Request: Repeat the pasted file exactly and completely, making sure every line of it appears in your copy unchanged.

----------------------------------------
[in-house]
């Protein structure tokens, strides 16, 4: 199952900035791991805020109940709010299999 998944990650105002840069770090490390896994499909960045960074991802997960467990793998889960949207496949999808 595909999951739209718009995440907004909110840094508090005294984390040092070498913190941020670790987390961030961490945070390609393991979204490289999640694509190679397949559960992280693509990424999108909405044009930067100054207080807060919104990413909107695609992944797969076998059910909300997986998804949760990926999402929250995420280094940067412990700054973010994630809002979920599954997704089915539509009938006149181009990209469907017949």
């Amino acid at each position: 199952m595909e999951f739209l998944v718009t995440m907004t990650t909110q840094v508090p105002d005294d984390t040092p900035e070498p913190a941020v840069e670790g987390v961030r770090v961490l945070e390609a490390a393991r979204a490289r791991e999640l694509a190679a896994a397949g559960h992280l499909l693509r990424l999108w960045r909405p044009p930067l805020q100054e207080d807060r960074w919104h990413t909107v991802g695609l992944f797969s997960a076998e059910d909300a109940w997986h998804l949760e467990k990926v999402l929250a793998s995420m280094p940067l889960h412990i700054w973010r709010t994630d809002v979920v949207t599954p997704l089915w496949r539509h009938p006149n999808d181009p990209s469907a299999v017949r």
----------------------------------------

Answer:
[in-house]
């Protein structure tokens, strides 16, 4: 199952900035791991805020109940709010299999 998944990650105002840069770090490390896994499909960045960074991802997960467990793998889960949207496949999808 595909999951739209718009995440907004909110840094508090005294984390040092070498913190941020670790987390961030961490945070390609393991979204490289999640694509190679397949559960992280693509990424999108909405044009930067100054207080807060919104990413909107695609992944797969076998059910909300997986998804949760990926999402929250995420280094940067412990700054973010994630809002979920599954997704089915539509009938006149181009990209469907017949």
């Amino acid at each position: 199952m595909e999951f739209l998944v718009t995440m907004t990650t909110q840094v508090p105002d005294d984390t040092p900035e070498p913190a941020v840069e670790g987390v961030r770090v961490l945070e390609a490390a393991r979204a490289r791991e999640l694509a190679a896994a397949g559960h992280l499909l693509r990424l999108w960045r909405p044009p930067l805020q100054e207080d807060r960074w919104h990413t909107v991802g695609l992944f797969s997960a076998e059910d909300a109940w997986h998804l949760e467990k990926v999402l929250a793998s995420m280094p940067l889960h412990i700054w973010r709010t994630d809002v979920v949207t599954p997704l089915w496949r539509h009938p006149n999808d181009p990209s469907a299999v017949r």